But at least they recognised that flies and dust played a role in the disease — so most people on the goldfields wore gauze over the face: ‘everyone wears green, black or brown veils; the ladies shades also.’  So if you’ve ever wondered about the development of the Akubra hat with wine-corks hanging from the rim, you can probably thank Chlamydia.
These days in Beechworth, we’re a lot wiser to principles of disease and basic sanitation. But if you happen to be going to the Beechworth Music Festival or Folk Rhythm and Life this summer, be thankful for the modern conveniences of porta-loos; and if you’re camping there, maybe take some sanitised hand-wipes. And remember, we still have Chlamydia — which these days is predominantly a sexually transmitted disease (readily treatable with a single dose of antibiotics), so maybe take some condoms too.*
*First manufactured in 1855, when they were about the same thickness as a bicycle inner-tube.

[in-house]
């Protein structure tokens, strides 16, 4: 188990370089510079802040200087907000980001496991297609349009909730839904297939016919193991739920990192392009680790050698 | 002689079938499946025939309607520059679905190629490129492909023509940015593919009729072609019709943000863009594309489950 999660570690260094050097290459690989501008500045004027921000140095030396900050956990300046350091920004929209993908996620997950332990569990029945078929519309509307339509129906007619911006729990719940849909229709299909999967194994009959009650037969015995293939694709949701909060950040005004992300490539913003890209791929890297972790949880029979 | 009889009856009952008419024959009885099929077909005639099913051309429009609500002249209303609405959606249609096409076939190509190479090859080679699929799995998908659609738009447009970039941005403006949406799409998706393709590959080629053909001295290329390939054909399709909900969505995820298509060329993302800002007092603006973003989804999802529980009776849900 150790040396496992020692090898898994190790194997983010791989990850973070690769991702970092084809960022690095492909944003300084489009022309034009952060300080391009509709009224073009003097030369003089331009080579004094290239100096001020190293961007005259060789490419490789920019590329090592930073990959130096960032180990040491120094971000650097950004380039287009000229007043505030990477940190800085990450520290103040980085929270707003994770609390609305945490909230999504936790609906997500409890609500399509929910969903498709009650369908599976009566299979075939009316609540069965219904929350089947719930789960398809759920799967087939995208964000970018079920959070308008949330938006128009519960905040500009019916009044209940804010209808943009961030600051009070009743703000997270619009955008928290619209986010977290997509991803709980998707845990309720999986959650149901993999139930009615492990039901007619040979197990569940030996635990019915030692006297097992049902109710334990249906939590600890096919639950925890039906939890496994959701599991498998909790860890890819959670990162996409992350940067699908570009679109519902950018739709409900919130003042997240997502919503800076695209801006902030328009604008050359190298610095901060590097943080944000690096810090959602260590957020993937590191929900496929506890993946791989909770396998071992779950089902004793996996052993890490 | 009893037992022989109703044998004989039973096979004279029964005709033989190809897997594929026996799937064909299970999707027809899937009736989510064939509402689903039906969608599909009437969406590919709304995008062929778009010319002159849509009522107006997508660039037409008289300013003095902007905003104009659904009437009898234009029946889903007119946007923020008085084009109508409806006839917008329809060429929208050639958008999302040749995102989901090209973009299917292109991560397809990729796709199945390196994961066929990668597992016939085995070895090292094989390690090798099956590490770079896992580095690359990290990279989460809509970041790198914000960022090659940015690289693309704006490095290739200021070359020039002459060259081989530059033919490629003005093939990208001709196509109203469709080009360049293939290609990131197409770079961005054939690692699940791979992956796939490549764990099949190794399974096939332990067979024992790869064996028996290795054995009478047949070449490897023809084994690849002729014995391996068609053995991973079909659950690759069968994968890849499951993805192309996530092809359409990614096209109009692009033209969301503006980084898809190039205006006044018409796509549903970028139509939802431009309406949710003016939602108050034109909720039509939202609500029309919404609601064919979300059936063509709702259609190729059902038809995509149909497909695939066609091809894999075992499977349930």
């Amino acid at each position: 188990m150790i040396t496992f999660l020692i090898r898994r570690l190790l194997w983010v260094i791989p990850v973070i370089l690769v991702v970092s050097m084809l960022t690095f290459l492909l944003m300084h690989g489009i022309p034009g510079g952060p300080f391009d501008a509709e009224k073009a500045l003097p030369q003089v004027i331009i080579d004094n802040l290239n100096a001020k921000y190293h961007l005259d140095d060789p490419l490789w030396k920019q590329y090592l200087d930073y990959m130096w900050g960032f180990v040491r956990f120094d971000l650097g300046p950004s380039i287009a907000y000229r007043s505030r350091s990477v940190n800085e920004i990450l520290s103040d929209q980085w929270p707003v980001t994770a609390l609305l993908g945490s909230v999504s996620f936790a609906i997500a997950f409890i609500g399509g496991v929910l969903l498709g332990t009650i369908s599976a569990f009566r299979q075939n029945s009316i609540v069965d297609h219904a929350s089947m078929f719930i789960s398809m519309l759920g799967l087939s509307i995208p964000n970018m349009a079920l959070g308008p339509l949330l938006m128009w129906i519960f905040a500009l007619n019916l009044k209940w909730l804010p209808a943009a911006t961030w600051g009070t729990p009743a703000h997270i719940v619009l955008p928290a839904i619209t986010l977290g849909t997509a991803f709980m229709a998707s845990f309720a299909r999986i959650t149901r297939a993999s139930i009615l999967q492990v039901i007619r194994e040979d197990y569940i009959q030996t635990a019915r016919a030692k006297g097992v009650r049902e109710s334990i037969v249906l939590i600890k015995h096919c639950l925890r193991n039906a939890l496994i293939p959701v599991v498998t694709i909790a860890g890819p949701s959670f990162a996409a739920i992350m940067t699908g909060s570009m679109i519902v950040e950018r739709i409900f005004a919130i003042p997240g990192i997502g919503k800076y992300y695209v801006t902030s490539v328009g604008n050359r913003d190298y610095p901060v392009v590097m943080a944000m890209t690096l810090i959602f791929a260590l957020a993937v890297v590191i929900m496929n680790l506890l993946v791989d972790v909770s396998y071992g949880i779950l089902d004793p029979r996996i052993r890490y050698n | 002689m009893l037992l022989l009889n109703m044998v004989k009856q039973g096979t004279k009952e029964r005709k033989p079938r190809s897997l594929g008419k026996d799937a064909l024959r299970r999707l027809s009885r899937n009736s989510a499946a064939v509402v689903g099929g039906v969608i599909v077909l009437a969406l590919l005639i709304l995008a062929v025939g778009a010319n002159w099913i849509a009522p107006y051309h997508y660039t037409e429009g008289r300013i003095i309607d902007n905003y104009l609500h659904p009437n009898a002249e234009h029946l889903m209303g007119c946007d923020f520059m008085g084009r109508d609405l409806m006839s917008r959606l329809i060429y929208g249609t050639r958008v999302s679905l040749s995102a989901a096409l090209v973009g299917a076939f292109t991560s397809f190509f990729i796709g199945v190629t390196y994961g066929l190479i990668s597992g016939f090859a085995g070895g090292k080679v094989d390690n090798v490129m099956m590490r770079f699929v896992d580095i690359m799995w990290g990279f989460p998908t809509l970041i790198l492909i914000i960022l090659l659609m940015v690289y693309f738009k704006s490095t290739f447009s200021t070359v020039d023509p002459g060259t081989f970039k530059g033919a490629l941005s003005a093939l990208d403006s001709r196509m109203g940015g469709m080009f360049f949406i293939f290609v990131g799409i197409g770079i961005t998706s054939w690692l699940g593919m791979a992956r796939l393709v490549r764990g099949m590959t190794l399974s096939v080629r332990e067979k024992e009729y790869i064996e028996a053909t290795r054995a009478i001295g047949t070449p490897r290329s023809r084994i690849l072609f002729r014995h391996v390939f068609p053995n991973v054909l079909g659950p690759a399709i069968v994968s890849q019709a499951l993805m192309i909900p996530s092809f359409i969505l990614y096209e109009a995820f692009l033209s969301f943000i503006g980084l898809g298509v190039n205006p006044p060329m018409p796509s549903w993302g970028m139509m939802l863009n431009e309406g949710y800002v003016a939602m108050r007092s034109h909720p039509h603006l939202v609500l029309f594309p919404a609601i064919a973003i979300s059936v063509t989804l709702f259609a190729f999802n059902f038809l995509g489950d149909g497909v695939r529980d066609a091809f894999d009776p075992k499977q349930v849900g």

Gordon Tucker, Journal, 1853 Apr. 12-1857 June 6. Manuscript 10649, State Library of Victoria. This entry: Thursday 8 – Sat 10 December 1853.
[2a] William Murdoch, A Journey to Australia in 1852 and Peregrinations in that Land of Dirt and Gold, unpublished diary manuscript (digital form), held by the Robert O-Hara Burke Memorial Museum. This is from an entry dated: 20 November, 1852.
[2b] ‘The Ovens Gold Field (From our special reporter) S[ring Creek, Ovens district, January 13, 1853,’ The Sydney Morning Herald, Monday 24 January 1853, p 2
 William Howitt, Land, Labour and Gold, Or Two Years in Victoria, Lowden Publishing Company, Kilmore, 1972 [original first published 1855], pp. 95, 99.
 A. Waight, Letter to his sister Elizabeth, 20th Nov 1852, National Library of Australia, MS:2279.
 William Murdoch, 20 November, 1852.
 William Howitt, op cit, p.100.
 William Murdoch, op cit, 6 March, 1853.
 William Howitt, op cit, p. 128.
 Mrs A. Campbell, Rough and smooth, or, Ho! for an Australian gold field, Hunter, Rose & Co., Quebec, 1865, p.104-5.
 Mary Spencer, Aunt Spencer’s Diary (1854): A Visit to Bontharambo and the North-east Victorian Goldfields, Neptune Press, Newtown, 1981, p.42.